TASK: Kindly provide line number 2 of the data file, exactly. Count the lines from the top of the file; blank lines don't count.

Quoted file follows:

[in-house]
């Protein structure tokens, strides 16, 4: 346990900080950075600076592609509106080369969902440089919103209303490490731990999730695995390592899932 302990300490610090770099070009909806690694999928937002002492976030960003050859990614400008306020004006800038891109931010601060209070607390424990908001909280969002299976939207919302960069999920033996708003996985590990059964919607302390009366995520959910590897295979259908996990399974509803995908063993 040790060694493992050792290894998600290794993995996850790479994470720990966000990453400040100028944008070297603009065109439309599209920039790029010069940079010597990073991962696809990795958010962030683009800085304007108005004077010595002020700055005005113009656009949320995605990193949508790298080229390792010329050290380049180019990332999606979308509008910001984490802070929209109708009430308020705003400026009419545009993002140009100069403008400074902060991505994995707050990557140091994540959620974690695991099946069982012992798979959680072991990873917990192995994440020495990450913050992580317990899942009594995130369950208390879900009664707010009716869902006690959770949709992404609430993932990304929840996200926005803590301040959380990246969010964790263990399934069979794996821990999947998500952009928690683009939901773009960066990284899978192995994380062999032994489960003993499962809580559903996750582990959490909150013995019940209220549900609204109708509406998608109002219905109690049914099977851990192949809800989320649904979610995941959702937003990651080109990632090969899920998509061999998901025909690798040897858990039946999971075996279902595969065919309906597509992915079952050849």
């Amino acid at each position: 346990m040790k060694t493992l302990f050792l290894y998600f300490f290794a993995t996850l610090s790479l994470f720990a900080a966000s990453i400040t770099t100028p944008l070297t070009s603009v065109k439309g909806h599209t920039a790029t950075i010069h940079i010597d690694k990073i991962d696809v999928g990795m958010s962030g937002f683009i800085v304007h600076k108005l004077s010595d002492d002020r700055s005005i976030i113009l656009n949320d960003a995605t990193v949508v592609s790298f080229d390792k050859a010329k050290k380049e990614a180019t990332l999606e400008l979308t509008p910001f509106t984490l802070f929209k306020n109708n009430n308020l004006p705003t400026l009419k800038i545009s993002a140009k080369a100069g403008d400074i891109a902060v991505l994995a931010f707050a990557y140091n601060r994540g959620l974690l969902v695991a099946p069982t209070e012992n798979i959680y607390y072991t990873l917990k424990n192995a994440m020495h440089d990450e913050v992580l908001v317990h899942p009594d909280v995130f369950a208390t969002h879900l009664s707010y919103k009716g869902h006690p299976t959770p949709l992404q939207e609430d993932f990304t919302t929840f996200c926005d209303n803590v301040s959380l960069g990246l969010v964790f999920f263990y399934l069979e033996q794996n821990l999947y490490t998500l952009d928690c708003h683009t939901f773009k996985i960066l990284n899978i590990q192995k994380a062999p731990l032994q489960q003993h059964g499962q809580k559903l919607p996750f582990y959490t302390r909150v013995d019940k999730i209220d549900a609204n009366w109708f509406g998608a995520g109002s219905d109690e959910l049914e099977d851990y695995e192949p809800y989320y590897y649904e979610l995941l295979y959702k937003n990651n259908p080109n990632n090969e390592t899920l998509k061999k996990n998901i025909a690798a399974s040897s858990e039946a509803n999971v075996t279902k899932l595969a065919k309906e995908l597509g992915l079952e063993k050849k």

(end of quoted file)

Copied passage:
């Protein structure tokens, strides 16, 4: 346990900080950075600076592609509106080369969902440089919103209303490490731990999730695995390592899932 302990300490610090770099070009909806690694999928937002002492976030960003050859990614400008306020004006800038891109931010601060209070607390424990908001909280969002299976939207919302960069999920033996708003996985590990059964919607302390009366995520959910590897295979259908996990399974509803995908063993 040790060694493992050792290894998600290794993995996850790479994470720990966000990453400040100028944008070297603009065109439309599209920039790029010069940079010597990073991962696809990795958010962030683009800085304007108005004077010595002020700055005005113009656009949320995605990193949508790298080229390792010329050290380049180019990332999606979308509008910001984490802070929209109708009430308020705003400026009419545009993002140009100069403008400074902060991505994995707050990557140091994540959620974690695991099946069982012992798979959680072991990873917990192995994440020495990450913050992580317990899942009594995130369950208390879900009664707010009716869902006690959770949709992404609430993932990304929840996200926005803590301040959380990246969010964790263990399934069979794996821990999947998500952009928690683009939901773009960066990284899978192995994380062999032994489960003993499962809580559903996750582990959490909150013995019940209220549900609204109708509406998608109002219905109690049914099977851990192949809800989320649904979610995941959702937003990651080109990632090969899920998509061999998901025909690798040897858990039946999971075996279902595969065919309906597509992915079952050849």